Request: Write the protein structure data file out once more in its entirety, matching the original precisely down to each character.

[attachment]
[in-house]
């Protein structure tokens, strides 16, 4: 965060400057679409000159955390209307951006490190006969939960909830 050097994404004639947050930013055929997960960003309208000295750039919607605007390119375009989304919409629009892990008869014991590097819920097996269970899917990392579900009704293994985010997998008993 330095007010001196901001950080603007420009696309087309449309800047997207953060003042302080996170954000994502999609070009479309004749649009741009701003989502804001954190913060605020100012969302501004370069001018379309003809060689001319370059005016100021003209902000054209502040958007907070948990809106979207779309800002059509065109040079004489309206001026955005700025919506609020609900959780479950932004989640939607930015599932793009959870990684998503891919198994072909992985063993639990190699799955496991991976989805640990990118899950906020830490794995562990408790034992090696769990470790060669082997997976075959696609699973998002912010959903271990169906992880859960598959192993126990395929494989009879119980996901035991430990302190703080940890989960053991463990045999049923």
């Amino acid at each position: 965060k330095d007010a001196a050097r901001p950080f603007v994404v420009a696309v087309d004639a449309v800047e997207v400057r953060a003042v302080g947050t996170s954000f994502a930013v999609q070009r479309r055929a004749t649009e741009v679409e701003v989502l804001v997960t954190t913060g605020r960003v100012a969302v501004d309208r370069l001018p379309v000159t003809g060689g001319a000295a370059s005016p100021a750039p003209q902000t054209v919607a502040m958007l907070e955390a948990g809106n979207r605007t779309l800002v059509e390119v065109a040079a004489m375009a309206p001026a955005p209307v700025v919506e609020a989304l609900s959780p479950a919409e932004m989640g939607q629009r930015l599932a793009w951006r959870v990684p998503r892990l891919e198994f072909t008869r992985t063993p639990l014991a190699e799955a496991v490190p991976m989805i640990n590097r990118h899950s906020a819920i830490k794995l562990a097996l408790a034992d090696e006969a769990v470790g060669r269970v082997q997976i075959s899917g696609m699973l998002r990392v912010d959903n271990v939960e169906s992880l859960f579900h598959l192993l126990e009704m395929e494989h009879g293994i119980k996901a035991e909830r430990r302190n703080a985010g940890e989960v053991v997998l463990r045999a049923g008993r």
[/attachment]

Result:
[in-house]
């Protein structure tokens, strides 16, 4: 965060400057679409000159955390209307951006490190006969939960909830 050097994404004639947050930013055929997960960003309208000295750039919607605007390119375009989304919409629009892990008869014991590097819920097996269970899917990392579900009704293994985010997998008993 330095007010001196901001950080603007420009696309087309449309800047997207953060003042302080996170954000994502999609070009479309004749649009741009701003989502804001954190913060605020100012969302501004370069001018379309003809060689001319370059005016100021003209902000054209502040958007907070948990809106979207779309800002059509065109040079004489309206001026955005700025919506609020609900959780479950932004989640939607930015599932793009959870990684998503891919198994072909992985063993639990190699799955496991991976989805640990990118899950906020830490794995562990408790034992090696769990470790060669082997997976075959696609699973998002912010959903271990169906992880859960598959192993126990395929494989009879119980996901035991430990302190703080940890989960053991463990045999049923």
């Amino acid at each position: 965060k330095d007010a001196a050097r901001p950080f603007v994404v420009a696309v087309d004639a449309v800047e997207v400057r953060a003042v302080g947050t996170s954000f994502a930013v999609q070009r479309r055929a004749t649009e741009v679409e701003v989502l804001v997960t954190t913060g605020r960003v100012a969302v501004d309208r370069l001018p379309v000159t003809g060689g001319a000295a370059s005016p100021a750039p003209q902000t054209v919607a502040m958007l907070e955390a948990g809106n979207r605007t779309l800002v059509e390119v065109a040079a004489m375009a309206p001026a955005p209307v700025v919506e609020a989304l609900s959780p479950a919409e932004m989640g939607q629009r930015l599932a793009w951006r959870v990684p998503r892990l891919e198994f072909t008869r992985t063993p639990l014991a190699e799955a496991v490190p991976m989805i640990n590097r990118h899950s906020a819920i830490k794995l562990a097996l408790a034992d090696e006969a769990v470790g060669r269970v082997q997976i075959s899917g696609m699973l998002r990392v912010d959903n271990v939960e169906s992880l859960f579900h598959l192993l126990e009704m395929e494989h009879g293994i119980k996901a035991e909830r430990r302190n703080a985010g940890e989960v053991v997998l463990r045999a049923g008993r």